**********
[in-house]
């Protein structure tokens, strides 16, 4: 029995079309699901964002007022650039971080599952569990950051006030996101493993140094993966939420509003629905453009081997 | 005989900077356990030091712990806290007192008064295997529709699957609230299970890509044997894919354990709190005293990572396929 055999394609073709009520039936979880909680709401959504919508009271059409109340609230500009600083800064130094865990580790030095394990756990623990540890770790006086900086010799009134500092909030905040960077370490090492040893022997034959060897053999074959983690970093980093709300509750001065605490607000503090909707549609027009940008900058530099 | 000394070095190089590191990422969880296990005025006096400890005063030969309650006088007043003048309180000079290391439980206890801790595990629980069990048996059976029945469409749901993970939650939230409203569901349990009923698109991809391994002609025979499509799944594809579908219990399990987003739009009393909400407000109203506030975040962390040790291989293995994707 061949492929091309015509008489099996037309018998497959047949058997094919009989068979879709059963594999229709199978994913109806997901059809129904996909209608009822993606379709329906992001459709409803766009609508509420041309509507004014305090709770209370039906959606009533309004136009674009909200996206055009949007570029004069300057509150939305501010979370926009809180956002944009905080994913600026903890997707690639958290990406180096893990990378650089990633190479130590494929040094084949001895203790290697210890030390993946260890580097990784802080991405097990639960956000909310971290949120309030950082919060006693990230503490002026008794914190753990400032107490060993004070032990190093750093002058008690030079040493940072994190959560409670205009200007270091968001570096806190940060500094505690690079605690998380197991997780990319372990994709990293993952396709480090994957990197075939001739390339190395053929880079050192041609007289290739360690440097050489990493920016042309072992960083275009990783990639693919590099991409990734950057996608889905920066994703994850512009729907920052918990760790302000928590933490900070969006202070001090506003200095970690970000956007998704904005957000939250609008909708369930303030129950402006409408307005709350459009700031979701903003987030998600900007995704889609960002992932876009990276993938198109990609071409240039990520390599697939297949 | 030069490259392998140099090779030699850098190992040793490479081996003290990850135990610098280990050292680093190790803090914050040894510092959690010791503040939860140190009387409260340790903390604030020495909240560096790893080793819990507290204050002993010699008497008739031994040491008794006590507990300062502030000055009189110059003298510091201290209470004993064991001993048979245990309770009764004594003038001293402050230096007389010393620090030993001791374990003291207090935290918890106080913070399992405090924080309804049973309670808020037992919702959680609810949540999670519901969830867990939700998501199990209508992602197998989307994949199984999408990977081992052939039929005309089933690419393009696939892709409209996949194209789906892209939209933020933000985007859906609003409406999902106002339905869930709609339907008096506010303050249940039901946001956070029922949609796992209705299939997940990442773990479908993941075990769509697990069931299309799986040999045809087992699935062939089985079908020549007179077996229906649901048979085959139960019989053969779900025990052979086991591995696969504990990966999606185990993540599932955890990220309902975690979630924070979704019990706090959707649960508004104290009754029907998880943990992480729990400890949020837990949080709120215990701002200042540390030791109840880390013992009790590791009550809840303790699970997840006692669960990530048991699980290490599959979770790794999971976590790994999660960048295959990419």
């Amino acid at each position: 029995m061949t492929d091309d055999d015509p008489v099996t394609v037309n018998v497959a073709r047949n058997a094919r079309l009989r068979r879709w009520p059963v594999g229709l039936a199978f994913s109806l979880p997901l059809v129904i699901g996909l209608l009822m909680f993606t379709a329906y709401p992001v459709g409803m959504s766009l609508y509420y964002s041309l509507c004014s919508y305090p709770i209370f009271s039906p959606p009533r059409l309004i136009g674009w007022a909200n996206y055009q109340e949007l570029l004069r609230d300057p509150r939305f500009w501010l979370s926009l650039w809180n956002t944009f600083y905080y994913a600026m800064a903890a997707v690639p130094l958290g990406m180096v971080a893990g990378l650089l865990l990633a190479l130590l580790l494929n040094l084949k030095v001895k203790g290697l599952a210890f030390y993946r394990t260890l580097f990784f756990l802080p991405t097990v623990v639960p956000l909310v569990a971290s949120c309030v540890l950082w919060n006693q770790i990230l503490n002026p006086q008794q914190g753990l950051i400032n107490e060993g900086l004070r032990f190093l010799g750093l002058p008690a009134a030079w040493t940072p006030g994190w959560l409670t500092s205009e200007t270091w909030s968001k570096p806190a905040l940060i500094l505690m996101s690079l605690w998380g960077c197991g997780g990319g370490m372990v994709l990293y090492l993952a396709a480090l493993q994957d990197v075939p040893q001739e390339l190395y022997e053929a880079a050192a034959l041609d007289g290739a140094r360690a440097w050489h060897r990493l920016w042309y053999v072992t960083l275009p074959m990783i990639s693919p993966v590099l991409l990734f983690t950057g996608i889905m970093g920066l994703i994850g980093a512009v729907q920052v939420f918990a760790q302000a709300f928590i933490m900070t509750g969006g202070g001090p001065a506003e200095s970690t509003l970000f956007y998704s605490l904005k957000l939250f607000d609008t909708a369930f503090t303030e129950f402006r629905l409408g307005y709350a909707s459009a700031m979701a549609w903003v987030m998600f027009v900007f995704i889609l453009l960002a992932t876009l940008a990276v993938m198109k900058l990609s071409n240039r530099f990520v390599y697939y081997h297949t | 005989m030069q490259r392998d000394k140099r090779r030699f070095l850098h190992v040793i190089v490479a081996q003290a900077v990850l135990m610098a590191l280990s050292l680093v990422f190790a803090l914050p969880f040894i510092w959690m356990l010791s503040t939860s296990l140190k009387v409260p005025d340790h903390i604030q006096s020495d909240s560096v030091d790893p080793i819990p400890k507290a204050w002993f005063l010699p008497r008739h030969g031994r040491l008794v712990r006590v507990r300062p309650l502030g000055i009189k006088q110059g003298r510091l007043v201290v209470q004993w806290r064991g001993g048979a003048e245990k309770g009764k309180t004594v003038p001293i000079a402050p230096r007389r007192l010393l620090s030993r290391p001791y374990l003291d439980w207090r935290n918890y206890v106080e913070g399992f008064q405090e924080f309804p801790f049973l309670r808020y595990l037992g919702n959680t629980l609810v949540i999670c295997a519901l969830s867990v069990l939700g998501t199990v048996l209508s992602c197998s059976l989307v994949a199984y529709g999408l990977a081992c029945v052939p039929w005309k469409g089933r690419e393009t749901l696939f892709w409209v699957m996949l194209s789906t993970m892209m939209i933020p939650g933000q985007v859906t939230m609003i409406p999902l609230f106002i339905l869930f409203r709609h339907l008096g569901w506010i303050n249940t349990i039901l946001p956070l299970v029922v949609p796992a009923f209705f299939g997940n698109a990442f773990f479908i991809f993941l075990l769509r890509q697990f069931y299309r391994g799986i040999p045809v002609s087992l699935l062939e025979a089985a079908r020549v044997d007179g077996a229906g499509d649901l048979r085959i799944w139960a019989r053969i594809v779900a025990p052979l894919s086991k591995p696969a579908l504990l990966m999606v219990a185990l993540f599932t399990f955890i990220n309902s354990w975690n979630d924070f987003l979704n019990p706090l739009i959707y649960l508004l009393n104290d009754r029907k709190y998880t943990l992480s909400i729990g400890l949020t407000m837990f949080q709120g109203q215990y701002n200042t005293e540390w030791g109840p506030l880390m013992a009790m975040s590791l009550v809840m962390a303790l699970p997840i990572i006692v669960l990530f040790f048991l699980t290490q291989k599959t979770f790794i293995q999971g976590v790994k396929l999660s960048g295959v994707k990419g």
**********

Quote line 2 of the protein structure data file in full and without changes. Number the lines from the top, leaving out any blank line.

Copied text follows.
């Protein structure tokens, strides 16, 4: 029995079309699901964002007022650039971080599952569990950051006030996101493993140094993966939420509003629905453009081997 | 005989900077356990030091712990806290007192008064295997529709699957609230299970890509044997894919354990709190005293990572396929 055999394609073709009520039936979880909680709401959504919508009271059409109340609230500009600083800064130094865990580790030095394990756990623990540890770790006086900086010799009134500092909030905040960077370490090492040893022997034959060897053999074959983690970093980093709300509750001065605490607000503090909707549609027009940008900058530099 | 000394070095190089590191990422969880296990005025006096400890005063030969309650006088007043003048309180000079290391439980206890801790595990629980069990048996059976029945469409749901993970939650939230409203569901349990009923698109991809391994002609025979499509799944594809579908219990399990987003739009009393909400407000109203506030975040962390040790291989293995994707 061949492929091309015509008489099996037309018998497959047949058997094919009989068979879709059963594999229709199978994913109806997901059809129904996909209608009822993606379709329906992001459709409803766009609508509420041309509507004014305090709770209370039906959606009533309004136009674009909200996206055009949007570029004069300057509150939305501010979370926009809180956002944009905080994913600026903890997707690639958290990406180096893990990378650089990633190479130590494929040094084949001895203790290697210890030390993946260890580097990784802080991405097990639960956000909310971290949120309030950082919060006693990230503490002026008794914190753990400032107490060993004070032990190093750093002058008690030079040493940072994190959560409670205009200007270091968001570096806190940060500094505690690079605690998380197991997780990319372990994709990293993952396709480090994957990197075939001739390339190395053929880079050192041609007289290739360690440097050489990493920016042309072992960083275009990783990639693919590099991409990734950057996608889905920066994703994850512009729907920052918990760790302000928590933490900070969006202070001090506003200095970690970000956007998704904005957000939250609008909708369930303030129950402006409408307005709350459009700031979701903003987030998600900007995704889609960002992932876009990276993938198109990609071409240039990520390599697939297949 | 030069490259392998140099090779030699850098190992040793490479081996003290990850135990610098280990050292680093190790803090914050040894510092959690010791503040939860140190009387409260340790903390604030020495909240560096790893080793819990507290204050002993010699008497008739031994040491008794006590507990300062502030000055009189110059003298510091201290209470004993064991001993048979245990309770009764004594003038001293402050230096007389010393620090030993001791374990003291207090935290918890106080913070399992405090924080309804049973309670808020037992919702959680609810949540999670519901969830867990939700998501199990209508992602197998989307994949199984999408990977081992052939039929005309089933690419393009696939892709409209996949194209789906892209939209933020933000985007859906609003409406999902106002339905869930709609339907008096506010303050249940039901946001956070029922949609796992209705299939997940990442773990479908993941075990769509697990069931299309799986040999045809087992699935062939089985079908020549007179077996229906649901048979085959139960019989053969779900025990052979086991591995696969504990990966999606185990993540599932955890990220309902975690979630924070979704019990706090959707649960508004104290009754029907998880943990992480729990400890949020837990949080709120215990701002200042540390030791109840880390013992009790590791009550809840303790699970997840006692669960990530048991699980290490599959979770790794999971976590790994999660960048295959990419």